PORTLAND, Maine — While the United States has recovered nearly half the jobs it lost in the depths of the recession, Maine is stuck exactly where it was four years ago. And the prospects for 2013 don’t offer much hope in terms of an accelerated recovery.
That’s the conclusion drawn by Charles Colgan, former chair of Maine’s Consensus Economic Forecasting Commission and a professor of public policy and management at the University of Southern Maine’s Muskie School of Public Service. He presented his predictions for 2013 to a large audience Tuesday morning at the annual “Breakfast with Charlie” event, held on USM’s campus.
In 2013, he predicts salaried employment will increase by about 3,100 jobs, or about 0.5 percent, to a total of 596,000 in the fourth quarter. When he includes self-employed people, that growth could reach 1.1 percent.
He expects Maine’s unemployment rate to remain unchanged, fluctuating between 7.2 and 7.4 percent.
Those estimates assume no major fiscal policy crisis, which is far from a certainty, Colgan said, given the gridlock in Washington, D.C., on the fiscal cliff, the debt ceiling and forced spending cuts. He gives this baseline forecast a 55 percent chance of occurring.
Colgan’s worst-case scenario, which he gives a 10 percent chance of occurring, is that there’s no agreement on spending cuts and the debt ceiling during 2013. If that happens, Colgan predicts Maine will lose 20,000 more jobs, and the state’s unemployment rate will rise to 10 percent. (Read more about why Colgan calls his economic forecast a “forlorn hope.”)
Colgan doesn’t see much to be excited about in Maine’s economy. While the country as a whole has regained nearly half the jobs lost from the depths of the recession, Maine’s job growth has been stagnant for the past four years. One bright spot is that when incorporating data from the Bureau of Labor Statistics’ monthly household survey, which includes self-employed people, jobs are up about 10,000, Colgan said.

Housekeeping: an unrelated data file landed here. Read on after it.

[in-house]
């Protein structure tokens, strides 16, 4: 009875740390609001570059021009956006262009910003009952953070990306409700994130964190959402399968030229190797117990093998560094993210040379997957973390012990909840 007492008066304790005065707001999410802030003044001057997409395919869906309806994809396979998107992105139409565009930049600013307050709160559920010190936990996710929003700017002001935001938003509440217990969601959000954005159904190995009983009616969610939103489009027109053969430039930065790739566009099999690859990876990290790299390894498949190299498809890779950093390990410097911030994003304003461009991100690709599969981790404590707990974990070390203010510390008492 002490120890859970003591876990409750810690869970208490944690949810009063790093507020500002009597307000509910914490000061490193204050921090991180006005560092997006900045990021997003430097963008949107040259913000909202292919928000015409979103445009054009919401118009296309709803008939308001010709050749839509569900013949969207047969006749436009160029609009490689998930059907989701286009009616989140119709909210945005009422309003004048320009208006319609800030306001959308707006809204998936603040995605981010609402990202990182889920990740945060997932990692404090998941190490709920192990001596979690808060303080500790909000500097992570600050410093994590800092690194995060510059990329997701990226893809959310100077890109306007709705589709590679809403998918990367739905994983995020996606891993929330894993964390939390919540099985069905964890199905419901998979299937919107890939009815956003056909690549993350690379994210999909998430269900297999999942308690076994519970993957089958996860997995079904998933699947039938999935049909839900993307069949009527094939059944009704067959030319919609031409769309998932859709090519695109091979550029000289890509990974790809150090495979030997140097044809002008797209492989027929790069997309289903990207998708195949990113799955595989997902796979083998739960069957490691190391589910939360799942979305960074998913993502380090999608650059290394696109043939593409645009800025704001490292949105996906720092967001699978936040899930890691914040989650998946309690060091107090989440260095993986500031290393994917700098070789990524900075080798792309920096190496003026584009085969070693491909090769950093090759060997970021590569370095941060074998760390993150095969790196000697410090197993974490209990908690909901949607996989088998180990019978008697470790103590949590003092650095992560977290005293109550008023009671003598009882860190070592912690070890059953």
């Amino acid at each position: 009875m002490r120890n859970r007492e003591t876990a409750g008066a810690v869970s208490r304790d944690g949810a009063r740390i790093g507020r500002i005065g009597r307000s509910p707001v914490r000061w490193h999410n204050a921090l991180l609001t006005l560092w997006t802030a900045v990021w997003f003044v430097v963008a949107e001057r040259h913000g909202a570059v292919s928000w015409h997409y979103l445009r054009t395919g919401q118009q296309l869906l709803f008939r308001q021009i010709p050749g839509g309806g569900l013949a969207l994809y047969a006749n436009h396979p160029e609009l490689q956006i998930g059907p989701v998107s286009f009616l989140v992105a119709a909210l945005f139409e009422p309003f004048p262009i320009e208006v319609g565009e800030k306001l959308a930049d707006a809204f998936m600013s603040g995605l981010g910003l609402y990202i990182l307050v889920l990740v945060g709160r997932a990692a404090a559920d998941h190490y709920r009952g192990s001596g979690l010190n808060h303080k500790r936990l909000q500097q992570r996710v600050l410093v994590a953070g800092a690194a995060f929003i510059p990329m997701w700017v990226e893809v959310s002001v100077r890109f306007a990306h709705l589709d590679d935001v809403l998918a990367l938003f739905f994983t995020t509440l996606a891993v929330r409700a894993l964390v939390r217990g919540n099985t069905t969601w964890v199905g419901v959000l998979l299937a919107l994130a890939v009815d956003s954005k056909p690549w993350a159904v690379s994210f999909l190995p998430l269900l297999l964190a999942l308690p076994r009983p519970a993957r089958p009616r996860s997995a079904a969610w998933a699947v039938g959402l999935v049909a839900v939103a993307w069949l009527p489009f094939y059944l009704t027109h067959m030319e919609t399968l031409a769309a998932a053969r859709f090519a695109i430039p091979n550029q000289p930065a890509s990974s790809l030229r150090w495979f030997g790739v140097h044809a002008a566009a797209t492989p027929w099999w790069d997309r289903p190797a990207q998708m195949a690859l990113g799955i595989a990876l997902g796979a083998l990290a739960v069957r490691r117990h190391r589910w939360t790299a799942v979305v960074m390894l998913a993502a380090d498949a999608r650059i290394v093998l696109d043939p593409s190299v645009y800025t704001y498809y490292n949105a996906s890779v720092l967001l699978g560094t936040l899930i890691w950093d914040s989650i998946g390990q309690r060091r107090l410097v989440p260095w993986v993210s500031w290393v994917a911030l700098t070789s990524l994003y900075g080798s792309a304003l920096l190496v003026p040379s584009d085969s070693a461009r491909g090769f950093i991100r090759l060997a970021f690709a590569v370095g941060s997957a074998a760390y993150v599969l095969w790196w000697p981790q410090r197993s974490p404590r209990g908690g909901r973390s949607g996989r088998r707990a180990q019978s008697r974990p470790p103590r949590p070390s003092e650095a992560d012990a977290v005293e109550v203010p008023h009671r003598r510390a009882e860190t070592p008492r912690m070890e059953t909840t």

So why is Maine lagging compared to the nation?
The key to Maine’s economic recovery will be the national economy, Colgan said. And despite the job gains, the national economy is still experiencing sluggish growth.
“Until the national economy finds traction, we won’t grow at much more than a couple thousand jobs a year,” he said.
One thing that’s different about this recovery than those in the past is that the sectors usually leading the way out of recessions, such as construction and manufacturing, are not adding jobs. Instead, it’s those industries that are normally last to recover, such as tourism and hospitality, health care, education, and professional and business services, that are recovering and adding jobs.
“The problem is Maine is ill-positioned in all these areas,” he said.
To put into perspective how slow this recovery is expected to be, Colgan showed a graph comparing how many months it took for the nation and Maine to recover from the recession in the early 1990s and the one following 9/11.
During the recession in the early 1990s, “which remains the most severe recession in Maine over the last 60 years,” it took about 80 months for Maine to recover to its prerecession position. The nation took 36 months. However, contrary to the belief that Maine will always lag behind the nation, the state recovered faster than the nation during the recession in the early 2000s — 30 months versus 34 months.
“But this time, no such luck,” Colgan said.